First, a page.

What do you spend more time on? Asking or thanking?
The lion’s share of nonprofits spend more time asking. It’s a BIG mistake. Don’t get me wrong. I’m not here to shame or blame you. Of course you have to ask. The number one reason people don’t give is they aren’t asked. And …
The number one reason donors don’t give again is they aren’t properly thanked!
You may think you have a proper thank you letter template. But, if your thank you looks like this, it’s not helping you bond with your supporters.
TYPICAL THANK YOU LETTER TEMPLATE
Dear [donor name],
Thank you for your generous donation of $[donation amount] to [nonprofit name].
Your donation is making a difference. Because of your $[amount] donation, we are able to [impact of donation].
[this paragraph usually gives a general description of what the organization does]
Thank you again for your contribution! [nonprofit name] relies on the gifts of donors like you to make a difference.
[name and title]
Wah, wah, wah (sad trombone).
Most thank you letters are simply boring.
This could come from almost any nonprofit. They’re generic, not specific.They look like a form letters.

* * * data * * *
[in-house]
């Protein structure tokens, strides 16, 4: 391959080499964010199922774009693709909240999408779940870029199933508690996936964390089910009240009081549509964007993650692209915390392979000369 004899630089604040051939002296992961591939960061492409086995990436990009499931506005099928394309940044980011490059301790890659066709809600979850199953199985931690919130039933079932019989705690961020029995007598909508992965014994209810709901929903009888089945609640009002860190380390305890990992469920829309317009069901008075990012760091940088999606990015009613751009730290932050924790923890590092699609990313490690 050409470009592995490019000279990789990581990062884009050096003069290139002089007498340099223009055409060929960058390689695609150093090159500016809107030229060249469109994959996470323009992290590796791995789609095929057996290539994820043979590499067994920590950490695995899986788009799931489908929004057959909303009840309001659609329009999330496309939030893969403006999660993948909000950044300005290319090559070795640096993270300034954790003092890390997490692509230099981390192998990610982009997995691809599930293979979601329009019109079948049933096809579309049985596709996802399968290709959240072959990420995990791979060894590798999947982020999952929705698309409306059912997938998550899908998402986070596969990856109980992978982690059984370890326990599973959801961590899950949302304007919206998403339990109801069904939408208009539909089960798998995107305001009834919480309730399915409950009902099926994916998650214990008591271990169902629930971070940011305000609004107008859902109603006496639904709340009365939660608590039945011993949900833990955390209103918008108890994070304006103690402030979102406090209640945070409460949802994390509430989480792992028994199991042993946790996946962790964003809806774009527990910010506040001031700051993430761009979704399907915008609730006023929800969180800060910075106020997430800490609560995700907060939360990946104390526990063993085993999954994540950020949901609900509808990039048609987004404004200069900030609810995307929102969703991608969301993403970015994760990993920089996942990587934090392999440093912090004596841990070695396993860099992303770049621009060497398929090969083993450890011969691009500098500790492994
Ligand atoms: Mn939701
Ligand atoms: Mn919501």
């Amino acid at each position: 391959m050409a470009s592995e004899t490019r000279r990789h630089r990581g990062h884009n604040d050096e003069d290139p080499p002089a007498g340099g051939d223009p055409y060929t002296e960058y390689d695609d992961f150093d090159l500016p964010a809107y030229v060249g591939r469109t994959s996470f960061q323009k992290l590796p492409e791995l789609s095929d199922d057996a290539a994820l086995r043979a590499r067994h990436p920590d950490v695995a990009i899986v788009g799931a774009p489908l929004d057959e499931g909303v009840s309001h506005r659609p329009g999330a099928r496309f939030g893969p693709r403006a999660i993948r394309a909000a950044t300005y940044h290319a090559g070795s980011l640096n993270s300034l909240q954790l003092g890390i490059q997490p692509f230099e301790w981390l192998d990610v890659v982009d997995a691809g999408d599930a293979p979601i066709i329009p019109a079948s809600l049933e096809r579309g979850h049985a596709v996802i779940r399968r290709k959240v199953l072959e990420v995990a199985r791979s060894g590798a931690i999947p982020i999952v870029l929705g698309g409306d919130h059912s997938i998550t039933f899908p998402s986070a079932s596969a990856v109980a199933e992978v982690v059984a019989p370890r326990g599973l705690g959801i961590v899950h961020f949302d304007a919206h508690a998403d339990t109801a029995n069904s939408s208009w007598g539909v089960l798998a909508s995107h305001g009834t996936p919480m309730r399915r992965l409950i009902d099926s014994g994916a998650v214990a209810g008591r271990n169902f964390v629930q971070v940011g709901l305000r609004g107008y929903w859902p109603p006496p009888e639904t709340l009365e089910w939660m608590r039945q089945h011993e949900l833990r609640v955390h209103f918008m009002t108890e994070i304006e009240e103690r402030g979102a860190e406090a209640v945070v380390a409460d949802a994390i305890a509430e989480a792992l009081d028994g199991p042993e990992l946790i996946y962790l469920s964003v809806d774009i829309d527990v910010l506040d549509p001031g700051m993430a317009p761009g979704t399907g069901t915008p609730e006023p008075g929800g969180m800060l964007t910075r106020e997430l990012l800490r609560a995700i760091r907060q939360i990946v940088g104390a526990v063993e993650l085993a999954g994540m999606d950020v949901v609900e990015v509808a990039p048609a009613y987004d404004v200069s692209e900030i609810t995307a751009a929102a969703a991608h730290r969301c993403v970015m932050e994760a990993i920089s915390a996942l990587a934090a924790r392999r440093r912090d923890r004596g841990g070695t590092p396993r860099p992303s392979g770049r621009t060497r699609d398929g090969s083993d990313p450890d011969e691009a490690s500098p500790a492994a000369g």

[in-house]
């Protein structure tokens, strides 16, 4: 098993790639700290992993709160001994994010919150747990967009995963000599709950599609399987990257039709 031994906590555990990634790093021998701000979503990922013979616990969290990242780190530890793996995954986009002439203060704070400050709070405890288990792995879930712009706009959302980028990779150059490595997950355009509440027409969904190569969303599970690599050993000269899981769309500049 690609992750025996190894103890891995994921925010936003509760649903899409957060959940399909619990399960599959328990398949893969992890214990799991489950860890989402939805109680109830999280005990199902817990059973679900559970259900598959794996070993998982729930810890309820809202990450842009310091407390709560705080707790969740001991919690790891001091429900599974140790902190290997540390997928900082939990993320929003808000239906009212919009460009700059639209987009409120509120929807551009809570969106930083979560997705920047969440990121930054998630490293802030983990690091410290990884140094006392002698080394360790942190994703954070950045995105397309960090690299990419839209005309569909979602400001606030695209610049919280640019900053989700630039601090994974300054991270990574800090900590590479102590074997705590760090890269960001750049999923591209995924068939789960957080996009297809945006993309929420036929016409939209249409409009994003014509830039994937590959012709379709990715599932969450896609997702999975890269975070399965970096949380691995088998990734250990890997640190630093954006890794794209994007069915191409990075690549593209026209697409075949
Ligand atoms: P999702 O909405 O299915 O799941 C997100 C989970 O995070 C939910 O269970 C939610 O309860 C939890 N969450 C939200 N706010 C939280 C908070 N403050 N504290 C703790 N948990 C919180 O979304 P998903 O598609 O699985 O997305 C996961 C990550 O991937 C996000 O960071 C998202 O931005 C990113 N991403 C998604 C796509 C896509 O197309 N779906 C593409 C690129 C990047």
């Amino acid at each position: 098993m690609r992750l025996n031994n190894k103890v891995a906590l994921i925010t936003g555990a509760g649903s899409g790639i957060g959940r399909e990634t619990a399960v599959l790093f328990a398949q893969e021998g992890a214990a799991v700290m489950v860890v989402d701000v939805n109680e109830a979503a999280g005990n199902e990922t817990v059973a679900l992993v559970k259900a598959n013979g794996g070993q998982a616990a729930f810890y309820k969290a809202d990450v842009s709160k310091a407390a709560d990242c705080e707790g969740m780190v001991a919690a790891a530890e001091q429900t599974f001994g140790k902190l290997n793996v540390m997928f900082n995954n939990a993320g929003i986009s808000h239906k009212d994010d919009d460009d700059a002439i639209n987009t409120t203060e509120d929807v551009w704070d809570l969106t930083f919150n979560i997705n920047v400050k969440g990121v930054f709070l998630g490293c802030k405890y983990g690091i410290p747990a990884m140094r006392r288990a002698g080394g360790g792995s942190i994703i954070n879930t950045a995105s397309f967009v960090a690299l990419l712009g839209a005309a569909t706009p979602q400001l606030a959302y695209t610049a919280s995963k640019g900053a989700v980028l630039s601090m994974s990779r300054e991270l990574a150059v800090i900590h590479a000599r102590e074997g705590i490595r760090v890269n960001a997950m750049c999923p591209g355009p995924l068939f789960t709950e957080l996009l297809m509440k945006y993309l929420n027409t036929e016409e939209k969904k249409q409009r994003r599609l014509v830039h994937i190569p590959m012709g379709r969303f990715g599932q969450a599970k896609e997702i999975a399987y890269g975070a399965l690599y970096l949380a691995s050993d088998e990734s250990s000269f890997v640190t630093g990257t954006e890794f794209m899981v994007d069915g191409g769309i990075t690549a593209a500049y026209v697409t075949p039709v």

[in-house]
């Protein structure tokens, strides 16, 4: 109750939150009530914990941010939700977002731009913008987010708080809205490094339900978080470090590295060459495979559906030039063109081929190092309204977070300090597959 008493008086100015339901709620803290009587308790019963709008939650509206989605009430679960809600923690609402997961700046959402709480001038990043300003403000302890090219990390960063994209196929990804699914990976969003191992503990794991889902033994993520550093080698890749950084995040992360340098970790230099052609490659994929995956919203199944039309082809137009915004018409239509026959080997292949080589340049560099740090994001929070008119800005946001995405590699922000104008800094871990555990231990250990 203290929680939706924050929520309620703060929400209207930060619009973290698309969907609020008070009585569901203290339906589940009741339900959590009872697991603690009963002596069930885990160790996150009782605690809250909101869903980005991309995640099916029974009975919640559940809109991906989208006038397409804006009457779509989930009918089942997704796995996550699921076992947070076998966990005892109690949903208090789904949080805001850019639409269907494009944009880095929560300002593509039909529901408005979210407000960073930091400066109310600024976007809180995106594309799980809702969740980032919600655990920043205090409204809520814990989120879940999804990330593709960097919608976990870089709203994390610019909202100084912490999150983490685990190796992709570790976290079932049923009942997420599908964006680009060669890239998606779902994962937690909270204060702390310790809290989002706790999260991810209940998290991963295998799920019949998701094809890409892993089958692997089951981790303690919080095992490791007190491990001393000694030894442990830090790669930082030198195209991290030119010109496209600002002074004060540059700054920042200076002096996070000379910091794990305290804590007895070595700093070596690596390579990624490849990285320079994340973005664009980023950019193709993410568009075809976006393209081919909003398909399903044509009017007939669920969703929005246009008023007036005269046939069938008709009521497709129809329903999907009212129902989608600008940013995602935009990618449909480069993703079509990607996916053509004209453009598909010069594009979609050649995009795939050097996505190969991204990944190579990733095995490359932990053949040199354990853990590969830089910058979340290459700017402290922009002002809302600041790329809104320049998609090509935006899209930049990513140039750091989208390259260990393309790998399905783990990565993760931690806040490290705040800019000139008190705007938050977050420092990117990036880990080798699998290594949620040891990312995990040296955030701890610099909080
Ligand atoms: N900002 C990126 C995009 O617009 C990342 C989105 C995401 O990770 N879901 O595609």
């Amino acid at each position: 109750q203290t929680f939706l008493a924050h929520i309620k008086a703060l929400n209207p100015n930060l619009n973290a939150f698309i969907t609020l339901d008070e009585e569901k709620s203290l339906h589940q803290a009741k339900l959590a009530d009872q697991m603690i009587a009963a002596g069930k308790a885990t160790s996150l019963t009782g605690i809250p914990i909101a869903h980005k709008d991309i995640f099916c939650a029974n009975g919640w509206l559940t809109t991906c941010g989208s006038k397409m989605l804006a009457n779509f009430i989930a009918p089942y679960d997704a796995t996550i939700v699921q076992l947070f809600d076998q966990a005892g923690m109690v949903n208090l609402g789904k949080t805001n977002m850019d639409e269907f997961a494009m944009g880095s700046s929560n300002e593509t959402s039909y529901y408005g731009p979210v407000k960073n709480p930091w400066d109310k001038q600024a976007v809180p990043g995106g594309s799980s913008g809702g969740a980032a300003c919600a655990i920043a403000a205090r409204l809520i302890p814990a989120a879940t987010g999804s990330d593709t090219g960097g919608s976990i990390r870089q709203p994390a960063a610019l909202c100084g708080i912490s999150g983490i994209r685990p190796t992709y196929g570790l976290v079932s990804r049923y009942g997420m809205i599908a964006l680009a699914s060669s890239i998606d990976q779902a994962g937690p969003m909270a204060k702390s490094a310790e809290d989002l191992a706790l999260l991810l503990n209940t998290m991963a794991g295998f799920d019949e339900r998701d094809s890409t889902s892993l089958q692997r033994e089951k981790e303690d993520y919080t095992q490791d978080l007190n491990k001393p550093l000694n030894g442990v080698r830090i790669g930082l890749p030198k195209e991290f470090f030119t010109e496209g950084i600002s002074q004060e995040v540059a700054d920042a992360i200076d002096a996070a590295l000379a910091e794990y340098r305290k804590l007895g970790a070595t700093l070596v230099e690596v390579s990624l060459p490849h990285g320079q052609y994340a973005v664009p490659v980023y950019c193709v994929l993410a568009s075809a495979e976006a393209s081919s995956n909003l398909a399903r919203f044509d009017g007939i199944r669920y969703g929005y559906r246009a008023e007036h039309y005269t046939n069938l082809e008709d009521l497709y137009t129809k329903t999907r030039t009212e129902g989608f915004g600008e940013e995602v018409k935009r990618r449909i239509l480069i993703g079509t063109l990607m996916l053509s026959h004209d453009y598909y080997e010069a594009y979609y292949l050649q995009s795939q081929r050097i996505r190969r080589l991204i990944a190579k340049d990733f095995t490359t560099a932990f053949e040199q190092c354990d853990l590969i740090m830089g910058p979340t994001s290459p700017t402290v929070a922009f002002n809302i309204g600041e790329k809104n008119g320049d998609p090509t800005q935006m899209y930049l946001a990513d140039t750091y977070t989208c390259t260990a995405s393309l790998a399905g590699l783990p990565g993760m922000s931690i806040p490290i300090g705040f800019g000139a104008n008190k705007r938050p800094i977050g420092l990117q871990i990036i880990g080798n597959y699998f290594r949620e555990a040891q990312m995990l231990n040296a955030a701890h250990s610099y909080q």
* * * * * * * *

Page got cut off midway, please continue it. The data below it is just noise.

You can do a lot better, and it’s not hard.
To Retain Donors, Stand Out from the ‘Get Go’
Believe me, most donors aren’t sticking around. Your own retention rates may be better or worse than average (do you know them?), but generally only 19% of new donors give again. For ongoing donors, it’s just 45%.
The time to nip this in the bud is now.
Did you know a study from Charity Dynamics and NTEN found 21% of donors say they were never thanked at all? My hunch is some of these supporters did receive something from you, but it was so perfunctory they didn’t really take notice. Maybe you just send a receipt. Or took them to a thank you landing page; then called it a day. Or maybe they received a brief, formal email that confirmed the gift, but didn’t make them feel particularly special.
If you don’t have a killer thank you letter prepared to send to the folks you hope will be giving to you between today and the end of the year, now is the time to right this wrong.
If you thank well you’ll see retention rates increase significantly.
In fact, research from Penelope Burk, author of Donor-Centered Fundraising, found 70% of donors reported they would increase their giving if they received what they needed from you.
Brilliant, warm, authentic, personal communication stands out and leads to renewals. And this is a much less expensive strategy than new donor acquisition, which costs from $1 to $1.25 to raise a dollar. Whereas renewing a donor costs only 20 cents on the dollar.
By now you may be thinking: Sounds good, but how do we stand out? There must be some specific strategies that incline donors towards giving again, but what are they?
Today I share my top secrets with you. They’re simple and foolproof.